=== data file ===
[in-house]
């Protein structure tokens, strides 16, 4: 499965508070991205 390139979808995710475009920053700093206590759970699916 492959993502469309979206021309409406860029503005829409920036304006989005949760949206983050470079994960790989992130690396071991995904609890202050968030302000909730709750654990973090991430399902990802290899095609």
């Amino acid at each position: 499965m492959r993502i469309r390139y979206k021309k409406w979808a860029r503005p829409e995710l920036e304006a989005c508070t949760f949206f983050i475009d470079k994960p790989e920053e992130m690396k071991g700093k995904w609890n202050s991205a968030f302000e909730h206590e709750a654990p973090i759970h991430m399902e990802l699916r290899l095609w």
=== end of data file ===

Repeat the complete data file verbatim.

[in-house]
């Protein structure tokens, strides 16, 4: 499965508070991205 390139979808995710475009920053700093206590759970699916 492959993502469309979206021309409406860029503005829409920036304006989005949760949206983050470079994960790989992130690396071991995904609890202050968030302000909730709750654990973090991430399902990802290899095609």
């Amino acid at each position: 499965m492959r993502i469309r390139y979206k021309k409406w979808a860029r503005p829409e995710l920036e304006a989005c508070t949760f949206f983050i475009d470079k994960p790989e920053e992130m690396k071991g700093k995904w609890n202050s991205a968030f302000e909730h206590e709750a654990p973090i759970h991430m399902e990802l699916r290899l095609w």